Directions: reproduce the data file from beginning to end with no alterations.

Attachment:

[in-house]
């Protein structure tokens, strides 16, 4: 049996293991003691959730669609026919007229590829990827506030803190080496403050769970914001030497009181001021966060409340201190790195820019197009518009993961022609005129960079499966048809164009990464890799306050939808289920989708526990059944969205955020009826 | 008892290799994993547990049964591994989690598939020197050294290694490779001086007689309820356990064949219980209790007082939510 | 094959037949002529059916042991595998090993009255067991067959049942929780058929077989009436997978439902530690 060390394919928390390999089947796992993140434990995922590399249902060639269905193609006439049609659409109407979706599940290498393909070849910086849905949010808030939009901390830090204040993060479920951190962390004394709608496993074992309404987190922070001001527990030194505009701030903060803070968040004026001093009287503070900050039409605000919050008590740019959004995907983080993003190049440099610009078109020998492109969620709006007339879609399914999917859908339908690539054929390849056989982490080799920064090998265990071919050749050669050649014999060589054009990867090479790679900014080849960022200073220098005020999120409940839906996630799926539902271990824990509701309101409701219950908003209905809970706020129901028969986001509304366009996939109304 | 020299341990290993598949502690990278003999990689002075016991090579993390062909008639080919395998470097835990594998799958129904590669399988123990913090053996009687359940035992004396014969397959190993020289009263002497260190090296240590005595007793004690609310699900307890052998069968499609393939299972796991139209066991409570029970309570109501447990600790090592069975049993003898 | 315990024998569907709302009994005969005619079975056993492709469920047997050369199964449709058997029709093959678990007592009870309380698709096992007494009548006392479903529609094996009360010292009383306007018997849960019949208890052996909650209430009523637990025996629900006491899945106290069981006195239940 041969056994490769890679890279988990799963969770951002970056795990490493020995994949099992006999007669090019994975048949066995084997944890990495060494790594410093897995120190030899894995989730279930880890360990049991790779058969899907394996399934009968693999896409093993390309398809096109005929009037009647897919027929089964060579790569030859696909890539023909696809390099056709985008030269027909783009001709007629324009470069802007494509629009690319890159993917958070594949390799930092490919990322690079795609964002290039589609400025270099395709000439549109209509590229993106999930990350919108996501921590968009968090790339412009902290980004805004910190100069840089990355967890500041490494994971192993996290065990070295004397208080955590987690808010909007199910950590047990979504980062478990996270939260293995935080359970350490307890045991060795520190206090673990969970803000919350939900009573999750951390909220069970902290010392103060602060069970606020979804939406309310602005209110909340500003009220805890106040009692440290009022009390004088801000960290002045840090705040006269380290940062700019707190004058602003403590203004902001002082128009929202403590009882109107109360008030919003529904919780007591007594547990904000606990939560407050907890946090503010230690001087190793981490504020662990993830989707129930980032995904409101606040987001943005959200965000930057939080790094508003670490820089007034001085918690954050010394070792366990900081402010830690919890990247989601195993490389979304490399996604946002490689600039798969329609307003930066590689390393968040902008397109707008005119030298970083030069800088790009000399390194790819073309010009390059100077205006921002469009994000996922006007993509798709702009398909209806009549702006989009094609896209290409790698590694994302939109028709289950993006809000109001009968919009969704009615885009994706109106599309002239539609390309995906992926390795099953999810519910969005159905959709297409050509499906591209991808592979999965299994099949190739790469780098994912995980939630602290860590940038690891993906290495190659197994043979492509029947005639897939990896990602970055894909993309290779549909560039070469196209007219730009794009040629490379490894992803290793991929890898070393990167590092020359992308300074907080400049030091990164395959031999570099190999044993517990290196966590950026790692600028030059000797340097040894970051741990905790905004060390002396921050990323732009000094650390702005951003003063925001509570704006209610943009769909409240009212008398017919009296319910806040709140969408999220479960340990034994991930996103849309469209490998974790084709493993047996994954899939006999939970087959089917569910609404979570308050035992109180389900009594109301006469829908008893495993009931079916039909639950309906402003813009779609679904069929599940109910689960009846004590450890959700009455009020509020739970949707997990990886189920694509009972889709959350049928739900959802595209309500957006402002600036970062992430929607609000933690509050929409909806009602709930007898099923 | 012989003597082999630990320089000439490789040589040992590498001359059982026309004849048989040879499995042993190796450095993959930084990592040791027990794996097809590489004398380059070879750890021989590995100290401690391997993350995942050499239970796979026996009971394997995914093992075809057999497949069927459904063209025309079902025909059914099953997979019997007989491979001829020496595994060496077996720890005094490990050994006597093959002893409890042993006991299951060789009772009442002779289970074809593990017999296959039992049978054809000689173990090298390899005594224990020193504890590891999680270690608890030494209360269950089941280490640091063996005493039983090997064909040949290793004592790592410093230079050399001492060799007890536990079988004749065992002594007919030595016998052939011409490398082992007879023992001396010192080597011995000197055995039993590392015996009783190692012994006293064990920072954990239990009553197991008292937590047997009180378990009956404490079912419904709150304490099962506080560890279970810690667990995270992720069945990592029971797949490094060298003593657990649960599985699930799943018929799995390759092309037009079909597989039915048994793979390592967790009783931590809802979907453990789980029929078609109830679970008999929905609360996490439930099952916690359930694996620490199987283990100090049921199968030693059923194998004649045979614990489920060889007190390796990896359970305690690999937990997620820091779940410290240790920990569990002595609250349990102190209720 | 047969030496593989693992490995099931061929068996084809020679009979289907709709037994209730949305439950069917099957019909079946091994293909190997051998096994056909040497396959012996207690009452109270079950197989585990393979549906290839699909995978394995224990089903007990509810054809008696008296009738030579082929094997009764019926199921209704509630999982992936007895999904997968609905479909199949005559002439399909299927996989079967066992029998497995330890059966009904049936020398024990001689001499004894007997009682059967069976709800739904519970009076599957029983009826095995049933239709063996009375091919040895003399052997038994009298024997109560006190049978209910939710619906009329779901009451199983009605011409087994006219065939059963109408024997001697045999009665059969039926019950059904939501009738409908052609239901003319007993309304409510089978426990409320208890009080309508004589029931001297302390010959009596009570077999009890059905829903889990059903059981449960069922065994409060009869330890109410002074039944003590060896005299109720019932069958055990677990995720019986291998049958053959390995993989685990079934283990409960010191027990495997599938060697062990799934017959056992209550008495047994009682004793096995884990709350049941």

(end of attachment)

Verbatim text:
[in-house]
């Protein structure tokens, strides 16, 4: 049996293991003691959730669609026919007229590829990827506030803190080496403050769970914001030497009181001021966060409340201190790195820019197009518009993961022609005129960079499966048809164009990464890799306050939808289920989708526990059944969205955020009826 | 008892290799994993547990049964591994989690598939020197050294290694490779001086007689309820356990064949219980209790007082939510 | 094959037949002529059916042991595998090993009255067991067959049942929780058929077989009436997978439902530690 060390394919928390390999089947796992993140434990995922590399249902060639269905193609006439049609659409109407979706599940290498393909070849910086849905949010808030939009901390830090204040993060479920951190962390004394709608496993074992309404987190922070001001527990030194505009701030903060803070968040004026001093009287503070900050039409605000919050008590740019959004995907983080993003190049440099610009078109020998492109969620709006007339879609399914999917859908339908690539054929390849056989982490080799920064090998265990071919050749050669050649014999060589054009990867090479790679900014080849960022200073220098005020999120409940839906996630799926539902271990824990509701309101409701219950908003209905809970706020129901028969986001509304366009996939109304 | 020299341990290993598949502690990278003999990689002075016991090579993390062909008639080919395998470097835990594998799958129904590669399988123990913090053996009687359940035992004396014969397959190993020289009263002497260190090296240590005595007793004690609310699900307890052998069968499609393939299972796991139209066991409570029970309570109501447990600790090592069975049993003898 | 315990024998569907709302009994005969005619079975056993492709469920047997050369199964449709058997029709093959678990007592009870309380698709096992007494009548006392479903529609094996009360010292009383306007018997849960019949208890052996909650209430009523637990025996629900006491899945106290069981006195239940 041969056994490769890679890279988990799963969770951002970056795990490493020995994949099992006999007669090019994975048949066995084997944890990495060494790594410093897995120190030899894995989730279930880890360990049991790779058969899907394996399934009968693999896409093993390309398809096109005929009037009647897919027929089964060579790569030859696909890539023909696809390099056709985008030269027909783009001709007629324009470069802007494509629009690319890159993917958070594949390799930092490919990322690079795609964002290039589609400025270099395709000439549109209509590229993106999930990350919108996501921590968009968090790339412009902290980004805004910190100069840089990355967890500041490494994971192993996290065990070295004397208080955590987690808010909007199910950590047990979504980062478990996270939260293995935080359970350490307890045991060795520190206090673990969970803000919350939900009573999750951390909220069970902290010392103060602060069970606020979804939406309310602005209110909340500003009220805890106040009692440290009022009390004088801000960290002045840090705040006269380290940062700019707190004058602003403590203004902001002082128009929202403590009882109107109360008030919003529904919780007591007594547990904000606990939560407050907890946090503010230690001087190793981490504020662990993830989707129930980032995904409101606040987001943005959200965000930057939080790094508003670490820089007034001085918690954050010394070792366990900081402010830690919890990247989601195993490389979304490399996604946002490689600039798969329609307003930066590689390393968040902008397109707008005119030298970083030069800088790009000399390194790819073309010009390059100077205006921002469009994000996922006007993509798709702009398909209806009549702006989009094609896209290409790698590694994302939109028709289950993006809000109001009968919009969704009615885009994706109106599309002239539609390309995906992926390795099953999810519910969005159905959709297409050509499906591209991808592979999965299994099949190739790469780098994912995980939630602290860590940038690891993906290495190659197994043979492509029947005639897939990896990602970055894909993309290779549909560039070469196209007219730009794009040629490379490894992803290793991929890898070393990167590092020359992308300074907080400049030091990164395959031999570099190999044993517990290196966590950026790692600028030059000797340097040894970051741990905790905004060390002396921050990323732009000094650390702005951003003063925001509570704006209610943009769909409240009212008398017919009296319910806040709140969408999220479960340990034994991930996103849309469209490998974790084709493993047996994954899939006999939970087959089917569910609404979570308050035992109180389900009594109301006469829908008893495993009931079916039909639950309906402003813009779609679904069929599940109910689960009846004590450890959700009455009020509020739970949707997990990886189920694509009972889709959350049928739900959802595209309500957006402002600036970062992430929607609000933690509050929409909806009602709930007898099923 | 012989003597082999630990320089000439490789040589040992590498001359059982026309004849048989040879499995042993190796450095993959930084990592040791027990794996097809590489004398380059070879750890021989590995100290401690391997993350995942050499239970796979026996009971394997995914093992075809057999497949069927459904063209025309079902025909059914099953997979019997007989491979001829020496595994060496077996720890005094490990050994006597093959002893409890042993006991299951060789009772009442002779289970074809593990017999296959039992049978054809000689173990090298390899005594224990020193504890590891999680270690608890030494209360269950089941280490640091063996005493039983090997064909040949290793004592790592410093230079050399001492060799007890536990079988004749065992002594007919030595016998052939011409490398082992007879023992001396010192080597011995000197055995039993590392015996009783190692012994006293064990920072954990239990009553197991008292937590047997009180378990009956404490079912419904709150304490099962506080560890279970810690667990995270992720069945990592029971797949490094060298003593657990649960599985699930799943018929799995390759092309037009079909597989039915048994793979390592967790009783931590809802979907453990789980029929078609109830679970008999929905609360996490439930099952916690359930694996620490199987283990100090049921199968030693059923194998004649045979614990489920060889007190390796990896359970305690690999937990997620820091779940410290240790920990569990002595609250349990102190209720 | 047969030496593989693992490995099931061929068996084809020679009979289907709709037994209730949305439950069917099957019909079946091994293909190997051998096994056909040497396959012996207690009452109270079950197989585990393979549906290839699909995978394995224990089903007990509810054809008696008296009738030579082929094997009764019926199921209704509630999982992936007895999904997968609905479909199949005559002439399909299927996989079967066992029998497995330890059966009904049936020398024990001689001499004894007997009682059967069976709800739904519970009076599957029983009826095995049933239709063996009375091919040895003399052997038994009298024997109560006190049978209910939710619906009329779901009451199983009605011409087994006219065939059963109408024997001697045999009665059969039926019950059904939501009738409908052609239901003319007993309304409510089978426990409320208890009080309508004589029931001297302390010959009596009570077999009890059905829903889990059903059981449960069922065994409060009869330890109410002074039944003590060896005299109720019932069958055990677990995720019986291998049958053959390995993989685990079934283990409960010191027990495997599938060697062990799934017959056992209550008495047994009682004793096995884990709350049941």